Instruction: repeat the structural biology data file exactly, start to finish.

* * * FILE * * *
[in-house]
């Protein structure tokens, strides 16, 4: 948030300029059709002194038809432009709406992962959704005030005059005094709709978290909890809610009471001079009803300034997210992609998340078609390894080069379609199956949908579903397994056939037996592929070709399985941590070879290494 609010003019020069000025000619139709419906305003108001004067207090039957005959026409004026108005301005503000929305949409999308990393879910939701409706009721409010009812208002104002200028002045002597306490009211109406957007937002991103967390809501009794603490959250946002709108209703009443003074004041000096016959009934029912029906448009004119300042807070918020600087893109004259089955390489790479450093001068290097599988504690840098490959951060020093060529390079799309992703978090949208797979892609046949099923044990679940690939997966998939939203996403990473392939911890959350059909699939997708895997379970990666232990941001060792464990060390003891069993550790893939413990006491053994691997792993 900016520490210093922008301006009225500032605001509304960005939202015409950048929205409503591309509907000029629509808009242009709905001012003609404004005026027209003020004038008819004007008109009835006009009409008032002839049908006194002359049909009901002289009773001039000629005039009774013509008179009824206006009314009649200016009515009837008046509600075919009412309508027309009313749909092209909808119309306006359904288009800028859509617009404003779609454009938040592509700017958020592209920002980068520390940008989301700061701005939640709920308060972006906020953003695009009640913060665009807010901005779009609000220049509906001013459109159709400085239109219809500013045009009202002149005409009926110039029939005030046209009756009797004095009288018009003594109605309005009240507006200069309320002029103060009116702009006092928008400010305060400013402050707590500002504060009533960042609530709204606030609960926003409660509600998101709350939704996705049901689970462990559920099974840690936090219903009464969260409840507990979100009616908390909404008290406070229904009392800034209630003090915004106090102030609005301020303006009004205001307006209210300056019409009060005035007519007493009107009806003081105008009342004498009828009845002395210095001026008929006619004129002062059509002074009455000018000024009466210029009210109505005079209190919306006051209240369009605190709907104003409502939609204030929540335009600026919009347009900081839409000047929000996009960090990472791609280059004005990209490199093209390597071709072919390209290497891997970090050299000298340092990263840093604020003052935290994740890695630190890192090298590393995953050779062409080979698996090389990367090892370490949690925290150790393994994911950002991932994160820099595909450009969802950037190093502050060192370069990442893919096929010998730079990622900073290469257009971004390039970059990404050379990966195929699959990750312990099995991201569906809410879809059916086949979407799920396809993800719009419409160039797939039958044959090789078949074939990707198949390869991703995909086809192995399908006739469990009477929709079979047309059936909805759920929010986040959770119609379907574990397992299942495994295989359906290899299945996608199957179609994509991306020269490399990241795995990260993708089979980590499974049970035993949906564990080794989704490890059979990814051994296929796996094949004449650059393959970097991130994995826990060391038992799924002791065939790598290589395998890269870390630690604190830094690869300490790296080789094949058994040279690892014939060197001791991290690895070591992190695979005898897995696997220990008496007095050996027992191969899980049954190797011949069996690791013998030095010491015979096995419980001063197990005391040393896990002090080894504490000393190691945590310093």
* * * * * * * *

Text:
[in-house]
């Protein structure tokens, strides 16, 4: 948030300029059709002194038809432009709406992962959704005030005059005094709709978290909890809610009471001079009803300034997210992609998340078609390894080069379609199956949908579903397994056939037996592929070709399985941590070879290494 609010003019020069000025000619139709419906305003108001004067207090039957005959026409004026108005301005503000929305949409999308990393879910939701409706009721409010009812208002104002200028002045002597306490009211109406957007937002991103967390809501009794603490959250946002709108209703009443003074004041000096016959009934029912029906448009004119300042807070918020600087893109004259089955390489790479450093001068290097599988504690840098490959951060020093060529390079799309992703978090949208797979892609046949099923044990679940690939997966998939939203996403990473392939911890959350059909699939997708895997379970990666232990941001060792464990060390003891069993550790893939413990006491053994691997792993 900016520490210093922008301006009225500032605001509304960005939202015409950048929205409503591309509907000029629509808009242009709905001012003609404004005026027209003020004038008819004007008109009835006009009409008032002839049908006194002359049909009901002289009773001039000629005039009774013509008179009824206006009314009649200016009515009837008046509600075919009412309508027309009313749909092209909808119309306006359904288009800028859509617009404003779609454009938040592509700017958020592209920002980068520390940008989301700061701005939640709920308060972006906020953003695009009640913060665009807010901005779009609000220049509906001013459109159709400085239109219809500013045009009202002149005409009926110039029939005030046209009756009797004095009288018009003594109605309005009240507006200069309320002029103060009116702009006092928008400010305060400013402050707590500002504060009533960042609530709204606030609960926003409660509600998101709350939704996705049901689970462990559920099974840690936090219903009464969260409840507990979100009616908390909404008290406070229904009392800034209630003090915004106090102030609005301020303006009004205001307006209210300056019409009060005035007519007493009107009806003081105008009342004498009828009845002395210095001026008929006619004129002062059509002074009455000018000024009466210029009210109505005079209190919306006051209240369009605190709907104003409502939609204030929540335009600026919009347009900081839409000047929000996009960090990472791609280059004005990209490199093209390597071709072919390209290497891997970090050299000298340092990263840093604020003052935290994740890695630190890192090298590393995953050779062409080979698996090389990367090892370490949690925290150790393994994911950002991932994160820099595909450009969802950037190093502050060192370069990442893919096929010998730079990622900073290469257009971004390039970059990404050379990966195929699959990750312990099995991201569906809410879809059916086949979407799920396809993800719009419409160039797939039958044959090789078949074939990707198949390869991703995909086809192995399908006739469990009477929709079979047309059936909805759920929010986040959770119609379907574990397992299942495994295989359906290899299945996608199957179609994509991306020269490399990241795995990260993708089979980590499974049970035993949906564990080794989704490890059979990814051994296929796996094949004449650059393959970097991130994995826990060391038992799924002791065939790598290589395998890269870390630690604190830094690869300490790296080789094949058994040279690892014939060197001791991290690895070591992190695979005898897995696997220990008496007095050996027992191969899980049954190797011949069996690791013998030095010491015979096995419980001063197990005391040393896990002090080894504490000393190691945590310093």